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Cannibal Crew Ate Each Other in Canada Expedition: Lewis Lapham

Lewis Lapham
Lewis Lapham, of "Lapham's Quarterly," in New York. Photographer: Paul Goguen/Bloomberg

While exploring the Canadian north, Sir John Franklin waited too long before turning back. Gale force winds blew as he and his crew, twenty men in all, marched in sub-zero temperatures through snow and over jagged ice subsisting only on the fish and game they could kill.

Soon, too weak to hunt, they ate boiled moss and lichen and, finally, their old shoes and rawhide moccasins. Leaving the weakest members of his party at a sheltered spot, Franklin pushed on to Fort Enterprise, finding to his horror that it was empty and no provision had been made for him.

Skeletal, his strength failing, Franklin was saved by the timely arrival of Indians bearing food, though eleven of his party died. Arriving back in London in 1822, Franklin wrote up his adventures and was feted as a true hero of the British Empire.

In 1845, when he was 58-years-old, the Admiralty chose Franklin to lead an ambitious expedition to scout for the Northwest Passage. Of the 129-man crew, not one returned, with shocking evidence of cannibalism in the last days.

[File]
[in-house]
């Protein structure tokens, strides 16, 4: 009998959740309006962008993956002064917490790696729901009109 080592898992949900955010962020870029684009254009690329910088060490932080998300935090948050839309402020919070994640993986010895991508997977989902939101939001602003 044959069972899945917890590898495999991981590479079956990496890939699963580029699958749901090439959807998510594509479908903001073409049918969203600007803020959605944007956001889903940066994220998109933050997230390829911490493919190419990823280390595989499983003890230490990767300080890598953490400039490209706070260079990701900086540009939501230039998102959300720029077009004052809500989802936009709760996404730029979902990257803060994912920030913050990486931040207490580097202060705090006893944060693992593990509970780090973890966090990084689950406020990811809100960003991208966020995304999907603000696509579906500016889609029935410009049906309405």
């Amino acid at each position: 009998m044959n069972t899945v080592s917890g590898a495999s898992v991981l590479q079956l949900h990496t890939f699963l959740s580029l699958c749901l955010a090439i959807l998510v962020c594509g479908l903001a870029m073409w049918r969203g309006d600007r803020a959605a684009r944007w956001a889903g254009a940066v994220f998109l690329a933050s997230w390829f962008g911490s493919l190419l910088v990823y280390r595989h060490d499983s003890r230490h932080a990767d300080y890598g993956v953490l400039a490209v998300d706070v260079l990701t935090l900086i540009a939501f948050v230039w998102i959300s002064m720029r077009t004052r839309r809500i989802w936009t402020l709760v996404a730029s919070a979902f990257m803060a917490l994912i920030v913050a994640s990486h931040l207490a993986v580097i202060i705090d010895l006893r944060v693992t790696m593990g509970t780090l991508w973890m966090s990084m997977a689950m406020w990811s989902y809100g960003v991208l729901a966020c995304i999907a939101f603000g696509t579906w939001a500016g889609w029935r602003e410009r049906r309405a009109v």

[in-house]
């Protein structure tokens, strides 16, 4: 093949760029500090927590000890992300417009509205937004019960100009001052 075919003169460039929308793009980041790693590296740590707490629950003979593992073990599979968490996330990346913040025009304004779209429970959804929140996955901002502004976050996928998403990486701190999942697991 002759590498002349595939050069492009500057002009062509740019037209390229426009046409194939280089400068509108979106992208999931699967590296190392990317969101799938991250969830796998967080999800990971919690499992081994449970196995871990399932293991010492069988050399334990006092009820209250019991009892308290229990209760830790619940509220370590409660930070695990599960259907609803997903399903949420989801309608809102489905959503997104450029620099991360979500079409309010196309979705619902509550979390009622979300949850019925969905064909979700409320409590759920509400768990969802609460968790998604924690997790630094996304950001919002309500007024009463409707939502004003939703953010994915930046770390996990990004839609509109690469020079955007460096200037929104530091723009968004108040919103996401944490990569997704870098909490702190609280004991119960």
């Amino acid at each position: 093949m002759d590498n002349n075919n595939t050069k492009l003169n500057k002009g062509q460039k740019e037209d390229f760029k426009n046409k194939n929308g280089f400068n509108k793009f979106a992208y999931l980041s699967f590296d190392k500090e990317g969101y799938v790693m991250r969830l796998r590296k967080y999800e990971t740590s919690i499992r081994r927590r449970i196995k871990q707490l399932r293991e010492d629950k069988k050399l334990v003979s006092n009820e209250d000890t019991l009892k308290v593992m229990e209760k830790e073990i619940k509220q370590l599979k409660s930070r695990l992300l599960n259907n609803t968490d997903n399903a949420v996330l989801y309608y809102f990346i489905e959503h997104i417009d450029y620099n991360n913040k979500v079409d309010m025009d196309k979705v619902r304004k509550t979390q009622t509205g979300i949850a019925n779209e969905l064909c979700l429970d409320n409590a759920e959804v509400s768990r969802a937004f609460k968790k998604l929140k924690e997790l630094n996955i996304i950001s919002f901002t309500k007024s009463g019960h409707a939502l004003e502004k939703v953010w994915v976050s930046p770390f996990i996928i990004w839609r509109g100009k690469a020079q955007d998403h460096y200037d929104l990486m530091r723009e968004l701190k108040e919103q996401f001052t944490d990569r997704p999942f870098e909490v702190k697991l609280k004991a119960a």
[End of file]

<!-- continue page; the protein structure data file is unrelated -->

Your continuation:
More ships and men were lost in rescue missions sent to find Franklin than in his original expedition. I spoke with Anthony Brandt, author of “The Man Who Ate His Boots” (Alfred A. Knopf), on the following topics:

1. British Superiority

2. Wonders of the East

3. Myth of the Open Sea

4. Human Bones in Cooking Pots

5. Inuit Survivors

To buy this book in North America, click here.

(Lewis Lapham is the founder of Lapham’s Quarterly and the former editor of Harper’s Magazine. He hosts “The World in Time” interview series for Bloomberg News.)

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